They have a long list of grievances they plan to press Barr on beyond that, from his initial characterization of former special counsel Robert Mueller’s report to the Justice Department’s use of force against protestors to Barr’s threats to state and local officials over their handling of Covid-19. A Democratic committee counsel told reporters Monday that Democratic lawmakers will seek to paint Barr as repeatedly overruling career staff to serve the President’s interests first.
Barr fired right back at the Democrats in his opening statement. In his prepared remarks, Barr accused Democrats of seeking to discredit him because of his investigation “into the origins of the FBI’s Russia probe,” though he did not read that part of his statement.
“My decisions on criminal matters have been left to my independent judgment, based on the law and fact, without any direction or interference from the White House or anyone outside the Department,” Barr said.
The start of the hearing was delayed for about an hour after House Judiciary Chairman Jerry Nadler was involved in a car accident on his way to Washington Tuesday morning, a spokesman said. Nadler was not injured in the accident, in which he was not driving and did not involve another vehicle, the spokesman said.
“Your tenure is marked by a persistent war against the department’s professional core in an apparent effort to secure favors for the President,” Nadler said in his opening statement Tuesday. “The message these actions send is clear: in this Justice Department, the President’s enemies will be punished and his friends will be protected, no matter the cost.”
“Spying, that one word, that’s why they’re after you, Mr. Attorney General,” Jordan said, a reference to Barr’s comments last year about FBI surveillance of a Trump campaign adviser. “I want to thank you for having the courage to say we’re going to get the politics out of the Department of Justice that was there in the previous administration.”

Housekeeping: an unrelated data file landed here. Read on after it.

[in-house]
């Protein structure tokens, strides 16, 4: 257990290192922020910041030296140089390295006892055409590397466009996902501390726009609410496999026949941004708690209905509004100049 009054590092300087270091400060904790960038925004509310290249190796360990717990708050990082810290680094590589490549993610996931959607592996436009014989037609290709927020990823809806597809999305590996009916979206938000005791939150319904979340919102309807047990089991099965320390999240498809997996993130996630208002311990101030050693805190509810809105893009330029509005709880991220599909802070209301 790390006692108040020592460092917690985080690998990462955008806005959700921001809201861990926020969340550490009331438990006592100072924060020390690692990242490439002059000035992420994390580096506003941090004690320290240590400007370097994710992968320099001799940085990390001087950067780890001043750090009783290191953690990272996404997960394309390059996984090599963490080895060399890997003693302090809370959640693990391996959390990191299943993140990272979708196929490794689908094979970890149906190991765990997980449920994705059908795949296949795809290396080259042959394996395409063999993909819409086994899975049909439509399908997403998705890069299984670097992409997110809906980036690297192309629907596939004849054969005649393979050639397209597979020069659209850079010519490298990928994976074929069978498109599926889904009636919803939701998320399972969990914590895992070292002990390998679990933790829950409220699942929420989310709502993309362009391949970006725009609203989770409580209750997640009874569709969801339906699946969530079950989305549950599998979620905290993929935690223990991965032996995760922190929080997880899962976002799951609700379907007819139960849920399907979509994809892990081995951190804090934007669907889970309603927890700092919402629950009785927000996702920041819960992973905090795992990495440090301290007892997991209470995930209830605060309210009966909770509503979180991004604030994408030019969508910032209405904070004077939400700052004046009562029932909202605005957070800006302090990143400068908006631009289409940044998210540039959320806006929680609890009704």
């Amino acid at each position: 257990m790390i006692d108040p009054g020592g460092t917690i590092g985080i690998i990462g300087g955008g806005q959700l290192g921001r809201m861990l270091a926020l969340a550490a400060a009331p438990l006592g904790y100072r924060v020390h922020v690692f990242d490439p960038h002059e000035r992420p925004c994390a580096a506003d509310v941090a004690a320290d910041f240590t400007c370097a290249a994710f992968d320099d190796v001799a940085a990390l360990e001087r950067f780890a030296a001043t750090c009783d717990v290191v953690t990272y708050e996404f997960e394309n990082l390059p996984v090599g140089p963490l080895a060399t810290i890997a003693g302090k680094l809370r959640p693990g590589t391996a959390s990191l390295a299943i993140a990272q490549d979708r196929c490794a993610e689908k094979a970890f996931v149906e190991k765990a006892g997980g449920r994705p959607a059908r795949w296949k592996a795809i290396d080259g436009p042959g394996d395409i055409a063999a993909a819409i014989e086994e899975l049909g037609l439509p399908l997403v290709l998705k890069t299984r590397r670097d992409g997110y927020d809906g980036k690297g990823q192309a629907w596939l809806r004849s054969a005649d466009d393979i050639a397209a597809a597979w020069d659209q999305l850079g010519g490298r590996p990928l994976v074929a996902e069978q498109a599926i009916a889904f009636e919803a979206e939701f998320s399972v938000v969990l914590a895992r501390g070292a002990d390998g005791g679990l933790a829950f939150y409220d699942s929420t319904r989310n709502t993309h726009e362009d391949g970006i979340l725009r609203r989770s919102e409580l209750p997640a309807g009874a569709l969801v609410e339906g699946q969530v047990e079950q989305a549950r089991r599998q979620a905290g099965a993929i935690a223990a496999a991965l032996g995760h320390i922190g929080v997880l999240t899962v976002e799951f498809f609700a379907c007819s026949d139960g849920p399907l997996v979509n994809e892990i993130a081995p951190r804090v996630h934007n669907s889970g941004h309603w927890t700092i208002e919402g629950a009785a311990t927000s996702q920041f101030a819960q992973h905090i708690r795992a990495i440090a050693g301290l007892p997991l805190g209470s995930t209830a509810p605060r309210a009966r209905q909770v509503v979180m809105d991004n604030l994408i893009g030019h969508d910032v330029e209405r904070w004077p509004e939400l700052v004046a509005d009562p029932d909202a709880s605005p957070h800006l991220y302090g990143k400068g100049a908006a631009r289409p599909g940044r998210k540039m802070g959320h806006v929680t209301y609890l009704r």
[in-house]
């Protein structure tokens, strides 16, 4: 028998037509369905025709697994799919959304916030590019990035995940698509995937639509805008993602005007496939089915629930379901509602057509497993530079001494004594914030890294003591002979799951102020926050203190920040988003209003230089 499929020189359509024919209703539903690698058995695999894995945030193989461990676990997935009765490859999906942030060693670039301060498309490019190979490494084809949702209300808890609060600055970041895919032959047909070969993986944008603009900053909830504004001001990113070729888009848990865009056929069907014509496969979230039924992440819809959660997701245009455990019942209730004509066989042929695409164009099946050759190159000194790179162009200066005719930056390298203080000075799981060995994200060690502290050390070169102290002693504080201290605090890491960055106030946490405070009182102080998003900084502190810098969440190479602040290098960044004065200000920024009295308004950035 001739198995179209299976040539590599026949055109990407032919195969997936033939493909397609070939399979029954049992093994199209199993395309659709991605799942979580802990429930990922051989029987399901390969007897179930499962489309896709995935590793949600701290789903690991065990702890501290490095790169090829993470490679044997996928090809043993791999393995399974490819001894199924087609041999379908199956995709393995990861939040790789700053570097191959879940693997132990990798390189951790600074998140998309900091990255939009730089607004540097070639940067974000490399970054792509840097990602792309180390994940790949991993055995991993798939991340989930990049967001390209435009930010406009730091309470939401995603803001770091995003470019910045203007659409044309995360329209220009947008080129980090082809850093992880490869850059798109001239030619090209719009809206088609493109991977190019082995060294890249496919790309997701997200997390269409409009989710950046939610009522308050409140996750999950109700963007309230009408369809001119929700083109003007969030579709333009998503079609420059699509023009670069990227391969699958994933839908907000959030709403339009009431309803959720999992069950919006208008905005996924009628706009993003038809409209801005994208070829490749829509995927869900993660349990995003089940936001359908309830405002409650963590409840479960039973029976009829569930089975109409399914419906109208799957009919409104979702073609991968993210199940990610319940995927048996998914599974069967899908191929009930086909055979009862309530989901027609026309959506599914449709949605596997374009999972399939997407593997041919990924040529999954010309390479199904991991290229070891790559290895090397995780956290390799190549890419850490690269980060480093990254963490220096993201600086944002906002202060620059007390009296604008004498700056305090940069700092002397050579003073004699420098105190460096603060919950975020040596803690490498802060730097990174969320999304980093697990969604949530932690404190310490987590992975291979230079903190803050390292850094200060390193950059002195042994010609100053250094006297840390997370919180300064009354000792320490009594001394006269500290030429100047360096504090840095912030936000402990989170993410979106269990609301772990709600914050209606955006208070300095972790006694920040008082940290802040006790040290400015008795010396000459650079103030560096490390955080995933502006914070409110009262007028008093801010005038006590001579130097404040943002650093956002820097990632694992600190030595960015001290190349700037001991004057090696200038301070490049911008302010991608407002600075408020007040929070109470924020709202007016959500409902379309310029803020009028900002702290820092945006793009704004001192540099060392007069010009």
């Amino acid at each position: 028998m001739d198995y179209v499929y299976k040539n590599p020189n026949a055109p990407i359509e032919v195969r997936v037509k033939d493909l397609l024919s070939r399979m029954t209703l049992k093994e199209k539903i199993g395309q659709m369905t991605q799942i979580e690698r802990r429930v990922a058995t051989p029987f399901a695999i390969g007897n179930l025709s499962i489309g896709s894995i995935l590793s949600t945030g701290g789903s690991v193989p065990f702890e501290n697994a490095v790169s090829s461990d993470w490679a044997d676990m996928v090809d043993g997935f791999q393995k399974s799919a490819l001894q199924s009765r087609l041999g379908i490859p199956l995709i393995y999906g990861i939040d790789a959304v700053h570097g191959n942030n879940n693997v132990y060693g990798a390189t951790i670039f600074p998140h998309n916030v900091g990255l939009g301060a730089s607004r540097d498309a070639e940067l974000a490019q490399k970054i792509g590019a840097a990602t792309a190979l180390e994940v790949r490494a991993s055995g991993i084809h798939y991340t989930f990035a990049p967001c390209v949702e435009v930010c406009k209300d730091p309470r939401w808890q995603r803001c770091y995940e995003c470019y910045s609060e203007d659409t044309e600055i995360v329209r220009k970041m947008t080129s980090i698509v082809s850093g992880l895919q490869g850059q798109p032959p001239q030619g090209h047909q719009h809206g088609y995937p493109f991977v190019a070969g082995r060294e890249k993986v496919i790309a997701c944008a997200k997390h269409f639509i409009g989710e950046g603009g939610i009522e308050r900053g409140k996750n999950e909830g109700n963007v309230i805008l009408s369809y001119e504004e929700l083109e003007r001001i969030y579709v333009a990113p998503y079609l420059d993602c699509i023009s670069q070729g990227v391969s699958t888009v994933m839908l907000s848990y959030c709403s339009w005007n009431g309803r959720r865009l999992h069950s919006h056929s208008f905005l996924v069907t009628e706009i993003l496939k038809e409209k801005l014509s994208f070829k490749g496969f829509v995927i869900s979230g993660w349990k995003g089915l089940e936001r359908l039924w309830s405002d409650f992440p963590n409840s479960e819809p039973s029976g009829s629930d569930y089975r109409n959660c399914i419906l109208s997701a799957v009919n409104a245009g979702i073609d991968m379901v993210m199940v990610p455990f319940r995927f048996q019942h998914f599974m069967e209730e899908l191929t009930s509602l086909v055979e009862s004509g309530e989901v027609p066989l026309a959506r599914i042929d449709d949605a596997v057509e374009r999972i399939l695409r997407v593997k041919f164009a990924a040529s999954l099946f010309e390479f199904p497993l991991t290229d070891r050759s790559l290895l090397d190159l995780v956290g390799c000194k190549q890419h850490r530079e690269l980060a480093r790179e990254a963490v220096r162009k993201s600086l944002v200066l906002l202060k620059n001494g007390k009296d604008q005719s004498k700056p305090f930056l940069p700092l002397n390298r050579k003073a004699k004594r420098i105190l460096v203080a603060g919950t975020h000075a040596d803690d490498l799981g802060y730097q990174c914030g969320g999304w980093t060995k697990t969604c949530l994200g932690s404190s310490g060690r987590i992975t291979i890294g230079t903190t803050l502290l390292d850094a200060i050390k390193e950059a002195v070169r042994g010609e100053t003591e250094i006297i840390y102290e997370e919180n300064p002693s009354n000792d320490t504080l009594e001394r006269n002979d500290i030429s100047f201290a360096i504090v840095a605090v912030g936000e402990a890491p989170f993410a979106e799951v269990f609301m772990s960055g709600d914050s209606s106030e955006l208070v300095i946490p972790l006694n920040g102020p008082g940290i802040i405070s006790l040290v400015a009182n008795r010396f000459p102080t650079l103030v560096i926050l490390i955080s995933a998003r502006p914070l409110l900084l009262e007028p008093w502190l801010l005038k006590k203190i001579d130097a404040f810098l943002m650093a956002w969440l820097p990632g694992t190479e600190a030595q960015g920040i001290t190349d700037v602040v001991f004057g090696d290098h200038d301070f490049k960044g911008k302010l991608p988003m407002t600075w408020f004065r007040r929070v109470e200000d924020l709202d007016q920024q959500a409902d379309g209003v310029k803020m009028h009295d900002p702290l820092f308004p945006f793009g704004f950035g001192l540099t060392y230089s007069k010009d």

Jordan also played a lengthy video as part of his opening statement splicing clips together of violence and rioting at protests directed at police officers.
Barr had never previously appeared before the House Judiciary Committee — either while attorney general in the George H.W. Bush administration or since his February 2019 Senate confirmation. He last appeared on Capitol Hill before the Senate Judiciary Committee in May 2019, when he defended his decision-making in the rollout of the special counsel report, which Democrats charge skewed Mueller’s findings. More than one year removed, the Mueller saga will be just one topic for Tuesday’s hearing, as Democrats move to probe a host of new scandals in the attorney general’s orbit.
In February, Barr clawed back a sentencing recommendation that career prosecutors in Washington, DC, had requested for Roger Stone, the longtime friend of Trump convicted by a jury of charges including lying to Congress and witness tampering, arguing it was too stiff. In May, the Justice Department said it would drop the charges against Michael Flynn, Trump’s first national security adviser whose guilty plea had been secured by Mueller’s team, after an internal review initiated by Barr turned up evidence the attorney general said showed the investigators had built an improper case.
Barr said in his opening statement that “what unfolds nightly around the courthouse cannot reasonably be called a protest; it is, by any objective measure, an assault on the government of the United States.”
Barr calls the killing of Floyd “horrible” and says it “understandably jarred the whole country and forced us to reflect on longstanding issues in our nation.” He continues, however, by recounting the ways that policing in America has changed since “the Civil Rights movement finally succeeded in tearing down the Jim Crow edifice.”
He acknowledges that the Black community feels they are treated unfairly by police and calls the concern “legitimate,” but he rejects the idea of “deep-seated racism” within police departments.
Several other issues could also be raised, like the Justice Department’s involvement in the handling of last year’s Ukraine whistleblower complaint, the surge of federal law enforcement officers to cities like Chicago experiencing a spike in violent crime, Barr’s comments on mail-in voting and voting rights and his April statement that the Justice Department might take action against states or cities that issue “overbearing” orders to respond to the spread of coronavirus.
Nadler, meanwhile, has held hearings on the politicization of the Justice Department and brought in high-profile witnesses.
This story has been updated with additional developments Tuesday.